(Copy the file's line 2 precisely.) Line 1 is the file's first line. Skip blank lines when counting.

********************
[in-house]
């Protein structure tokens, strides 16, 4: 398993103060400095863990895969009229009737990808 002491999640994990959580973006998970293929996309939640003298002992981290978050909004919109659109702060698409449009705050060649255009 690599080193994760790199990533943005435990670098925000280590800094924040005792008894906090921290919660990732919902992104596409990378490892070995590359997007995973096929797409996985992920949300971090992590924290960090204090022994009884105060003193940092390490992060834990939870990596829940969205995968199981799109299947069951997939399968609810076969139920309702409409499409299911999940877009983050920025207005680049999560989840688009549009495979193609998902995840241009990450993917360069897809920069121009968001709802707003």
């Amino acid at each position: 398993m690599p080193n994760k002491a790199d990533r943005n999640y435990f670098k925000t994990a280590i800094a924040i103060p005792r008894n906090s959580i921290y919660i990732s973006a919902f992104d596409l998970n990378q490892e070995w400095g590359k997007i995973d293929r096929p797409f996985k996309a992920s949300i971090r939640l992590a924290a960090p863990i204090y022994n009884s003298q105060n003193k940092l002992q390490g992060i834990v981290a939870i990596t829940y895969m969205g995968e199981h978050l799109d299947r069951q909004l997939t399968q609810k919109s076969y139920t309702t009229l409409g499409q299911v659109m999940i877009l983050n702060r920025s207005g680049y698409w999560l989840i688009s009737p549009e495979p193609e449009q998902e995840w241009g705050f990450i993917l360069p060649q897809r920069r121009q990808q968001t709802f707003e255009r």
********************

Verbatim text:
């Protein structure tokens, strides 16, 4: 398993103060400095863990895969009229009737990808 002491999640994990959580973006998970293929996309939640003298002992981290978050909004919109659109702060698409449009705050060649255009 690599080193994760790199990533943005435990670098925000280590800094924040005792008894906090921290919660990732919902992104596409990378490892070995590359997007995973096929797409996985992920949300971090992590924290960090204090022994009884105060003193940092390490992060834990939870990596829940969205995968199981799109299947069951997939399968609810076969139920309702409409499409299911999940877009983050920025207005680049999560989840688009549009495979193609998902995840241009990450993917360069897809920069121009968001709802707003």